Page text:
Market Perspectives – September 15, 2022

Chicago Board of Trade Market News

Outlook: December corn futures are 7 ½ cents (1.1) percent lower this week as the market rallied following Monday’s September WASDE but then faded lower through the week. The WASDE was slightly bullish corn, but the real surprise was the cut to U.S. soybean yields and ending stocks, which helped create spillover buying in corn. Since the WASDE, traders and analysts have been increasingly focused on the U.S. export program as well as the crop’s final push towards harvest.

The September WASDE report offered a moderately bullish influence for corn as USDA cut U.S. yields and ending stocks and lowered global corn 2022/23 carry-out as well. As the market expected, USDA shaved 0.18 MT/ha (2.9 bushels per acre) off its 2022 U.S. corn yield forecast, which now sits at 10.83 MT/ha (172.5 bushels per acre). That, combined with a reduction in harvested area, put the 2022 crop at 354.2 MMT (13.944 billion bushels), which was on the low end of analysts’ expectations. The smaller crop led USDA to cut its 2022/23 total usage forecast by 6.35 MMT (250 million bushels), which left ending stocks of 30.96 MMT (1.219 billion bushels). The ending stocks estimate was on the low end of pre-report expectations and, when combined with a 1.5 percent increase in the season average farm price, left a bullish interpretation for the market.

Outside the U.S., the WASDE raised corn production forecasts for China, Ukraine, and Canada, which offset cuts to the EU’s crop. The EU corn crop was cut another 1.2 MMT to 58.8 due to the drought’s impacts on the French, German, and Romanian crops. Between the smaller crops in the U.S. and the EU, however, world corn production fell 7.01 MMT, down 2 percent from 2021/22. Despite modest downward revisions to world corn trade and consumption, the September forecast of 2022/23 global corn ending stocks fell 2.15 MMT to 304.53 MMT, down 2.4 percent from last year.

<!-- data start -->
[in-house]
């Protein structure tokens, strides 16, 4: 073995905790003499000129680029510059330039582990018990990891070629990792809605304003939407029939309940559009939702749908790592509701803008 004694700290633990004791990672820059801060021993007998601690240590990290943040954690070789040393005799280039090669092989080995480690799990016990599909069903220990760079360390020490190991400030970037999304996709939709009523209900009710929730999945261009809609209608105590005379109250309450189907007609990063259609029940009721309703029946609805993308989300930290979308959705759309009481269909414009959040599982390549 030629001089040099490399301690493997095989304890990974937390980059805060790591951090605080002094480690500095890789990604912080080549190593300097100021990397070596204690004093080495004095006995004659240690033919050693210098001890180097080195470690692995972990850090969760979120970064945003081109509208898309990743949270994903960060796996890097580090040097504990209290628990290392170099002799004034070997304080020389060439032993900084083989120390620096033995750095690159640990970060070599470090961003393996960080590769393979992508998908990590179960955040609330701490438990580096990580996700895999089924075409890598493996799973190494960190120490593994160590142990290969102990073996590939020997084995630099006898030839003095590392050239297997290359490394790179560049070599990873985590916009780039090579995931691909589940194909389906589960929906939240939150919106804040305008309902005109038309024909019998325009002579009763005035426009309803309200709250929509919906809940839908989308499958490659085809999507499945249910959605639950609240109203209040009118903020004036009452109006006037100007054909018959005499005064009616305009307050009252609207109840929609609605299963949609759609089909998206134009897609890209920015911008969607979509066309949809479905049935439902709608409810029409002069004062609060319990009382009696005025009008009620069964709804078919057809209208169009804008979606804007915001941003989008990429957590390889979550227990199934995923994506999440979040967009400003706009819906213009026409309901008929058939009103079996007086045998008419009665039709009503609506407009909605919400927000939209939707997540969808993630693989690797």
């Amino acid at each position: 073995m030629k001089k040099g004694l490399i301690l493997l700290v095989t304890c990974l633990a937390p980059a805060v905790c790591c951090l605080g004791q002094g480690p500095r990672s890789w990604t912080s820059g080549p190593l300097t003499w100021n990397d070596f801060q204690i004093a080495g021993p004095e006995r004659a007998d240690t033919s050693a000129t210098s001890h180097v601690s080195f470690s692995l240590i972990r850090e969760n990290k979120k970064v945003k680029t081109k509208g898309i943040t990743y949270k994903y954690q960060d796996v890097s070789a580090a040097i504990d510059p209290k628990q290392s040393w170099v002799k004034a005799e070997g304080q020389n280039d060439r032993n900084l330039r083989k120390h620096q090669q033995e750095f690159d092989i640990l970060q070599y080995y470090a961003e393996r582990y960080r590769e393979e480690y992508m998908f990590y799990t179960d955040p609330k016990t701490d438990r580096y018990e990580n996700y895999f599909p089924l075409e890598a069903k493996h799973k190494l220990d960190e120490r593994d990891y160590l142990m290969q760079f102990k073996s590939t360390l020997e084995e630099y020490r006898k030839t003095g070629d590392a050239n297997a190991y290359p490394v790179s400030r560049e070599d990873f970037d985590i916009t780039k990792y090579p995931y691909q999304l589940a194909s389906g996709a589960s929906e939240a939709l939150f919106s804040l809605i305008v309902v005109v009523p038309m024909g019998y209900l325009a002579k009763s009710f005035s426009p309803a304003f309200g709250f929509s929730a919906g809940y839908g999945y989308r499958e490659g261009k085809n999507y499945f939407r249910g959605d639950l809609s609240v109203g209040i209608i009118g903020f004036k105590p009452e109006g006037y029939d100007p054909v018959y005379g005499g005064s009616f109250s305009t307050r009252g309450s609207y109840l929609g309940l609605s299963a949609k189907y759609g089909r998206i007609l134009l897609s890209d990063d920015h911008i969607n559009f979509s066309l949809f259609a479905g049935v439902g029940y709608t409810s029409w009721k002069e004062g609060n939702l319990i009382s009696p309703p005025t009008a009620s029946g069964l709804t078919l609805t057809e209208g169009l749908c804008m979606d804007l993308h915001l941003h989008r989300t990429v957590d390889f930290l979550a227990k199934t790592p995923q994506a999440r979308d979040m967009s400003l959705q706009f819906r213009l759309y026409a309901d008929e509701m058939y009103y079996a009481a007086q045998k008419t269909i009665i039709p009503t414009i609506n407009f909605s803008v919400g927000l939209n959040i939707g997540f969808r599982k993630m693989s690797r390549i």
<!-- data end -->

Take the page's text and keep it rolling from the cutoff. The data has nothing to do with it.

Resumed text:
The 2022 U.S. corn crop is entering its final stage with over three-quarters of the crop dented as of Sunday and 25 percent of fields rated “mature”. The maturity rating is down 5 percent from the five-year average but is of less concern given the late planting for this year’s crop. The harvest is just beginning in the southern U.S., with USDA reporting 5 percent harvest progress in total. Notably, the heat and dryness in the Southern Plains caused the sorghum crop’s conditions to deteriorate again last week. The good/excellent rating for sorghum fell 3 percent to 18 percent.

After technical difficulties prevented the weekly release of export sales data, on Thursday USDA released a backlog of four weeks’ data. Over the past three weeks, U.S. exporters recorded 2.465 MMT of new crop corn sales, bringing YTD sales to 12.301 MMT through September 8, a figure down 50 percent from last year. YTD exports total 463,600 MT, including 426,800 MT of exports this past week.

From a technical standpoint, December corn futures are pulling back after bullish days on the charts last Friday and Monday. Friday’s rally pushed the contract above the100-day moving average while Monday’s post-WASDE strength carried the market to within a penny of resistance at $7.00. Since then, the market has drifted lower with commercials and end users waiting to see the export sales data before chasing rallies higher. December corn has support at the 100-day moving average ($6.70) and trendline support at $6.49 ¾ below that.